NHS boss calls for more cash or warns of 'consequences' for patient care
The health service will struggle to meet demand if it does not receive more money in the Budget next month, its chief executive has warned MPs.
Simon Stevens, chief executive of NHS England, told a parliamentary health committee that sticking to the current funding plans for the next two years would make it "very hard" to deliver services.
Funding is scheduled to rise by an average of just 0.6% between next year and 2020, the tightest funding squeeze in NHS history.
Mr Stevens said that if Chancellor Philip Hammond does not increase the funding in the Budget on November 22 there will be "consequences" for patient care.
"Looking forward to the pencilled-in funding for the next year and year after, it looks extremely challenging," he said.
"And if it is not amended it is going to be very hard for the NHS to do what is being asked of it.
"Prospects for next year and the year after depend on decisions that will be made on 22 November.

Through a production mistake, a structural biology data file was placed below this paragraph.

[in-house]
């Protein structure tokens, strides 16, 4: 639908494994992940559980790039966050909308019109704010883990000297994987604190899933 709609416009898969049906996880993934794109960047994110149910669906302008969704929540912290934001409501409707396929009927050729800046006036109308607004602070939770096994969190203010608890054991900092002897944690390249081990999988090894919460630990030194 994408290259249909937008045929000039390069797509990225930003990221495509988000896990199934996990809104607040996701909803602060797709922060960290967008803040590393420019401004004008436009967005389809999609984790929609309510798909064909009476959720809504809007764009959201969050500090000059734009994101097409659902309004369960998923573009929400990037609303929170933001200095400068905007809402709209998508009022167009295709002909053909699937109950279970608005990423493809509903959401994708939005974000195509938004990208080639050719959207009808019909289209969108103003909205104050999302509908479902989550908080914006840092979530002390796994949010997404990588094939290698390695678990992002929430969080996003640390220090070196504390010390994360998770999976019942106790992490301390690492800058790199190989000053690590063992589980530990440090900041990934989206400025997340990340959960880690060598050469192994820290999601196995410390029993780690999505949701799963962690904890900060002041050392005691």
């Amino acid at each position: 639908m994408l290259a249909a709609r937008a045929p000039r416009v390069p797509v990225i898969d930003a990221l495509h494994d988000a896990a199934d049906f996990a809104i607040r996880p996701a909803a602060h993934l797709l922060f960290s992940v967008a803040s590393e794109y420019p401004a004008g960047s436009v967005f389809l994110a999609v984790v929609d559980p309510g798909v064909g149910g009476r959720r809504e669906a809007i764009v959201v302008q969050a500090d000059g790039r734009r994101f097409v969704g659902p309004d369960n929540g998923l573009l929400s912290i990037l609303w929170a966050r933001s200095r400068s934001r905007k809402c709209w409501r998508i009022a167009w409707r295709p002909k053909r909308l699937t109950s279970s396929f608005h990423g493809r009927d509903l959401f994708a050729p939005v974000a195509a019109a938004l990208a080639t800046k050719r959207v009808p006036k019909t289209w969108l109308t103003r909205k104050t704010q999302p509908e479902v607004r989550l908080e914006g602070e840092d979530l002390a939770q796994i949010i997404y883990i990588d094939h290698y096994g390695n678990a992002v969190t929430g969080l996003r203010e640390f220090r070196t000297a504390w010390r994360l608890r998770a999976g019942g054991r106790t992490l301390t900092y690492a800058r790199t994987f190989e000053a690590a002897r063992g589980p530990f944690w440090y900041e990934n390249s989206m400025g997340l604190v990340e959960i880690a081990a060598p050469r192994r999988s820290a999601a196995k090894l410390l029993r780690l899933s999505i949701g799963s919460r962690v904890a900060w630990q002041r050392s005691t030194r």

"It is right that democratic government decides (the) NHS budget but we should say that those decisions have consequences. Decisions taken on 22 November will determine the shape of the NHS for the next two years."
Mr Stevens' comments came as a report from the Care Quality Commission warned that the NHS is "straining at the seams" and that quality of care is "precarious" because of the huge demand on the health service.
His direct call for extra money and the warning that any failure to deliver will endanger patients will heap pressure on Mr Hammond as he considers his first Autumn budget.
Sky News understands that Health Secretary Jeremy Hunt has begun discussions with the Chancellor over an increase in health funding next year, but no final decision has been made.
The Chancellor is already facing calls to fund the lifting of the 1% pay cap that has applied to public sector staff, including nurses, with new money rather than from existing budgets.
Speaking earlier in Parliament Mr Hunt told MPs that "the pay cap has been lifted", but said any pay rise could depend on NHS staff delivering on productivity targets.
Opposition parties and unions have demanded that any pay rise should not be funded from existing budgets, and Mr Stevens agreed.
He said that it was not reasonable for staff to continue to live with pay cuts "but a pay rise of that nature must be financed."
Mr Stevens also said he had not carried out any contingency planning for a "no deal" with the EU over Brexit.
He said he had been encouraged by reassurance offered by Mr Hunt to the 150,000 EU staff employed in health and social care.
"I have not heard any noises that they will not remain welcome," he said.